Bill Crim
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Erica Wisner wrote:
How can electricity have a 98% conversion efficiency, if it's sourced from a grid with losses that exceed 30%?

I really don't know how to do "apples to apples" when comparing entire systems of different technologies.

-Erica

It looks like the chart is measuring efficiency starting from the fuel sources delivery to your home. Inefficient electrical circuits throw off heat as a waste product. So in order to make the most efficient electrical heater, you just need to create the least efficient electrical circuit possible. So the 98% makes sense.
 
Landon Sunrich
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What does a ton of wood look like? In chords?
 
Zach Muller
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here is a chart showing the weight of different woods both green and dried.

Another with diff species here.

To answer your question a ton of wood usually looks like less than a single chord.
 
Erica Wisner
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This is where you get into looking at your "typical" firewood, rather than a statistical average figure.
We burn pine, larch, and fir - these are similar to cherry or fruit-woods in density, about 1.4 tons per cord.

We have friends in California who burn their local scrub wood - oak and madrone - almost 2 tons per cord.

We have friends in New England who burn a lot of birch, beech, spruce, hemlock, pine - now they might average 1 ton per cord.

A US ton is 2000 lbs, a metric tonne is 2200 or so (1000 kilograms).
I like this site's explanations of firewood energy content and so on: http://www.chimneysweeponline.com/library.htm

Measuring it by the ton rather than the cord would probably be fairer, value for value. Except it's even more valuable to get premium dry-seasoned wood. And that's lighter, by volume, than the same wood delivered earlier and greener. So unless you have a moisture meter or a big shed, volume measurements leave you freer to discuss quality and price.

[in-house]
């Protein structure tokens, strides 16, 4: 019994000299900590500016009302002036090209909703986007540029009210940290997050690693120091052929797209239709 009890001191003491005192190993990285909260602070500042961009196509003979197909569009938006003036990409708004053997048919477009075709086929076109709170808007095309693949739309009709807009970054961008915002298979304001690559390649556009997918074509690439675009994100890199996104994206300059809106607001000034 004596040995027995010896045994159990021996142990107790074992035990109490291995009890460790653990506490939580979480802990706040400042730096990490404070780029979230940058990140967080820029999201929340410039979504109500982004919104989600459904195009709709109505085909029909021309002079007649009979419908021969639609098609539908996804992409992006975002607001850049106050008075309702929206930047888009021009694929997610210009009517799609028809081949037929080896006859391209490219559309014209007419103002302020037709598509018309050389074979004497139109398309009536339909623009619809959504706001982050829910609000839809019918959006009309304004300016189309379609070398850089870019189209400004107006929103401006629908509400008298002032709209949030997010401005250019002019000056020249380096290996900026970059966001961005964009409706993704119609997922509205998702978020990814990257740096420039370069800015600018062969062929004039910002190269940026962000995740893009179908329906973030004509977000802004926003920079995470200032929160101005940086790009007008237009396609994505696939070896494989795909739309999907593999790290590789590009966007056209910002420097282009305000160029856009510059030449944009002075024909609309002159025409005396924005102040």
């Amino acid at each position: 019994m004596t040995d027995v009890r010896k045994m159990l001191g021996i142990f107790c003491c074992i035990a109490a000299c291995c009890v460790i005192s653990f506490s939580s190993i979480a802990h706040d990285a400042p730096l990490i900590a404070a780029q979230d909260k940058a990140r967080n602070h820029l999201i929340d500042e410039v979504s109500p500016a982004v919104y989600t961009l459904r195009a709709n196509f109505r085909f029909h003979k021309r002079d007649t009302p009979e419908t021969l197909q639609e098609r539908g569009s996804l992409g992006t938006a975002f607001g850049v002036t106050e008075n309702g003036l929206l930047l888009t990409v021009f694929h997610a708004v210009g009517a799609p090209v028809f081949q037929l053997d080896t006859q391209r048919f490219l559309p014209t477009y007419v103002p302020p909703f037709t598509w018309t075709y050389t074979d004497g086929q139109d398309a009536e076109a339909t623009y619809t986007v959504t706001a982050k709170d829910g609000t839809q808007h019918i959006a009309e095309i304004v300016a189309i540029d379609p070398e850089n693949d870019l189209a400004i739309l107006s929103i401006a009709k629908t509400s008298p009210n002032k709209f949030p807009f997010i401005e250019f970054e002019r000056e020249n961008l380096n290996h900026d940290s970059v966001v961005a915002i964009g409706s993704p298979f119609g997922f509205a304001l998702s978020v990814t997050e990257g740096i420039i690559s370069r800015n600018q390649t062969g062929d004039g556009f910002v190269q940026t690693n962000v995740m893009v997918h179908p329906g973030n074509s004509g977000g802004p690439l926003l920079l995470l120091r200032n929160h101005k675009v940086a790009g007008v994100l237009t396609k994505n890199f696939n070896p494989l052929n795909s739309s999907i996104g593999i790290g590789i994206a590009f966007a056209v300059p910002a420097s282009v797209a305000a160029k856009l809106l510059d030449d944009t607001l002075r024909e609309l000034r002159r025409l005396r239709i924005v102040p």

Likewise, I believe most of the figures we've used for "average household consumption" are based on taking the entire nationwide consumption and dividing by the number of households - they don't take into account the difference between a household that heats with natural gas, vs. one that doesn't (but might cook with it, for example). The meter doesn't know what you do with the stuff.
I don't even know if they remembered to factor out the natural gas buses and stuff.

Getting more accurate numbers on this stuff is really hard. That's part of why it is taking so long for the public to wrap their minds around it. Up to about 100 years ago - a time that still affects our family patterns today, as people who were children then probably shaped the neuroses of people you know - it almost literally didn't matter. There was plenty of world to soak up and dilute our worst blunders, and a septic-tank-next-to-the-well error likely would only affect a few families. But we were already on a trajectory of growth and industrial expansion, which led to the first experience of a world almost entirely under the influence of human efforts. Except it's at about the same level of collective finesse as a toddler's "control" over its dinner.

-Erica

 
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Cassie Langstraat wrote:Using the conversion of 1.027 therms = 1 cubic foot. The average single-family home uses 48,734 therms a year. The U.S. EPA estimates that 0.005 metric tons CO2 are emitted per therms of natural gas burned.

Can you find a source for the 48,794 therms per year for heating number? It seems WAY high based on what my heating bill for January (122 therms in Indiana where the low was -7F).

Also, this website says 922 therms per year is average.

The state of New Hampshire says that on average a therm of natural gas costs about $1.26 [website] which would mean the average New Hampshire household would have, on average, a $12,000 a month heating bill for the five months heating is needed.
 
Zach Muller
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This chart shows average btu per household. A therm is 100,000 btu, which roughly corresponds to The energy created from burning 100 cubic feet of natural gas. So average house Uses between 800 and 1200 therms a year roughly.

If 48,794 cubic feet of natural gas is used then (48,794 ft / 100 ft = 487.94 therms ) ( 487.94 therms x $ 1.26 = ~$615 was spent on natural gas)

According to this list of conversion factors

CO2 Pollution of Fossil Fuels

Pounds of CO2 per billion BTU of energy::
Coal 208,000 pounds
Oil 164,000 pounds
Natural Gas 117,000 pounds

If this were accurate then 488 therms x100,000 BTU =48,800,000 BTU created with natural gas Which is equal to .0488 billion BTU